(Btw, I've copied your spelling error too!)

Simple and effective. And let me now explain why this works. In the Where clause, I do the four subselections. Since I want the resultset from a single table, I don't need a join. Don't need an union either since the conditions are less complex than I expected. (Although it helps to split the query in different subqueries first.)

The first condition checks for private songs that are owned by the user. You might just skip the "acessType = 'Private' AND" part there so you can select all songs owned by user, no matter if he blacklisted himself or not. If you don't want private songs to be included, then skip this condition!

The second condition adds all the public songs. That one has no additional restrictions.

For the third condition I need to select a list of songs first that the user can access. Thus a sub-select is added and I check for ID's in this list.

For the fourth condition, I need all song ID's that are NOT in the blacklist for the specific user. Again, a sub-select but this time, ID should not be in the list.

Combined, the four conditions will return a list of songs record that qualify to your wishes. Plain and simple. Don't try to make things more complex by thinking about joins, when all you do is selecting data from a single table. Sometimes, a UNION might be required but a JOIN is needed to combine myultiple tables together into a single result. You don't want that!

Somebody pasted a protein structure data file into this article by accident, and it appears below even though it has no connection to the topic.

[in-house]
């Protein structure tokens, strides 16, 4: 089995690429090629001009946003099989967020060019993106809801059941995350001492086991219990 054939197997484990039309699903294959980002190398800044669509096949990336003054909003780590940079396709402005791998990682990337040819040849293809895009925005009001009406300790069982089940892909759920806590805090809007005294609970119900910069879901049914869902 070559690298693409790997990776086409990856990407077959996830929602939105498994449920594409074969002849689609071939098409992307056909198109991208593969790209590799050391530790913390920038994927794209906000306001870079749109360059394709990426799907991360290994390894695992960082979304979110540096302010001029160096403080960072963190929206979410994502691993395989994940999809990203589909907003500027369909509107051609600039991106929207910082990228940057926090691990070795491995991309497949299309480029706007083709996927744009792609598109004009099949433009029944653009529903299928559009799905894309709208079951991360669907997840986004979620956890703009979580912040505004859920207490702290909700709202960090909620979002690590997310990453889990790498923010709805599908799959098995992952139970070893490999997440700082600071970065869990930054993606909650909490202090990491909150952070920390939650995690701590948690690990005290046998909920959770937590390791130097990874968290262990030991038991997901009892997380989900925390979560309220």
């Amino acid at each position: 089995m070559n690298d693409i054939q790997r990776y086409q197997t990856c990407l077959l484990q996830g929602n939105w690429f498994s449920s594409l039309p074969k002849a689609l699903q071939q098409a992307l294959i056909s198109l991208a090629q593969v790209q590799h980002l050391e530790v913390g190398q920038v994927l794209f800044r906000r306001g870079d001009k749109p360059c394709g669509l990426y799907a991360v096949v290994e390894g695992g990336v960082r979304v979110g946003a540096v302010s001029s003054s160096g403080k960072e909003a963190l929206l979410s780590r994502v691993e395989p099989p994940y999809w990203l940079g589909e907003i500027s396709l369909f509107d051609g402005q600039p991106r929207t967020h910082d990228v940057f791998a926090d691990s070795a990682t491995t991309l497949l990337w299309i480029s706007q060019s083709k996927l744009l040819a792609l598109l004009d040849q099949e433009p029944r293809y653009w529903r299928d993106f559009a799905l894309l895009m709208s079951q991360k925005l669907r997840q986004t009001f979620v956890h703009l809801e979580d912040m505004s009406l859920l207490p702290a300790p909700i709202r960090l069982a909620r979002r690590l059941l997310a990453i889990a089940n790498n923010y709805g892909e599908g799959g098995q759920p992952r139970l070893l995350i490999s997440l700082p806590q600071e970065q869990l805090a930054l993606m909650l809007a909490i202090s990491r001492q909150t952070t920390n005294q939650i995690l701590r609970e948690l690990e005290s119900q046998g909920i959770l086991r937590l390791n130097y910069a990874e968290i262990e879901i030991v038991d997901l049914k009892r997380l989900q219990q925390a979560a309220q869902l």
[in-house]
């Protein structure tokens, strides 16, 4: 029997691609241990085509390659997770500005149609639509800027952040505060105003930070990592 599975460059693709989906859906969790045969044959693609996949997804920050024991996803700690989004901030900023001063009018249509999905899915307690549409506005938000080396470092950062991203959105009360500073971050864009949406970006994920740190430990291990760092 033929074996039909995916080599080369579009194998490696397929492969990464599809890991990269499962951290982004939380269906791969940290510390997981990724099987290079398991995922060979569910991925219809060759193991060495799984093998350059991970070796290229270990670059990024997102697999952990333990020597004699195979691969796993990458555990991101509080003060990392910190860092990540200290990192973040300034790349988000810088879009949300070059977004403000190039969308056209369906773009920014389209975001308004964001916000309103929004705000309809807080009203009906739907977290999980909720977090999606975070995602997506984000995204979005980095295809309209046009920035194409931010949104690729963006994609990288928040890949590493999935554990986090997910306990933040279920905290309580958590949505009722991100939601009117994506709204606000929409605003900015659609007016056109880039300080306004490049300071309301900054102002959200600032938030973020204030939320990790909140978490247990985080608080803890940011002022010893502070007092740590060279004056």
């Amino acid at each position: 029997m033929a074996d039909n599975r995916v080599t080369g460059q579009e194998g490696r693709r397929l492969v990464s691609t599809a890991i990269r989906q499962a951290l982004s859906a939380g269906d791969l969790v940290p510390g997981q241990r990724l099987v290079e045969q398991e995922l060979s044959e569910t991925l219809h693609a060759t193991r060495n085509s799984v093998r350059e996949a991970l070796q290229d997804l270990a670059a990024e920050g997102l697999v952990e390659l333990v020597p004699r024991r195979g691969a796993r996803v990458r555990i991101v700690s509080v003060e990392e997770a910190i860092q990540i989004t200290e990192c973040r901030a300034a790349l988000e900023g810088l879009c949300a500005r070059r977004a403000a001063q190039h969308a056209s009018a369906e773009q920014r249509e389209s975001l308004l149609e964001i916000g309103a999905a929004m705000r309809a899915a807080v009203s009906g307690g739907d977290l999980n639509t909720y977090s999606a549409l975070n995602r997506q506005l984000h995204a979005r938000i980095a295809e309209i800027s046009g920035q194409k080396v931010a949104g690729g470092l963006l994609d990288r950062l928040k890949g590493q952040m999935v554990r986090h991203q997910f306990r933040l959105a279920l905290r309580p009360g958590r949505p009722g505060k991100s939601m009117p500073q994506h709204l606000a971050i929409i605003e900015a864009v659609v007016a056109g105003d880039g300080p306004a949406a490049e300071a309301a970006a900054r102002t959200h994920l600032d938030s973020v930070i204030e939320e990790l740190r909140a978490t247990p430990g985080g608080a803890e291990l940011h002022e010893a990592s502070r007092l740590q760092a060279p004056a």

Btw, the :userID translates to the parameter part of the query. This tends to be a bit specific to the SQL implementation and sometimes ? or something else is used. Just read "The user ID parameter" when you see :userID.

share|improve this answer
    
Don't use IN when you can use a JOIN. – OMG Ponies Sep 14 '09 at 18:29
1  
Comments without proper explanations are useless. – Wim ten Brink Sep 14 '09 at 19:45
    
@Alex: You betray your ignorance – OMG Ponies Sep 14 '09 at 23:23
1  
rexem, you just fail to come up with a good argument. Just look closer to both answers! They both give different results because we each soved something different! Who is ignorant now? – Wim ten Brink Sep 15 '09 at 7:52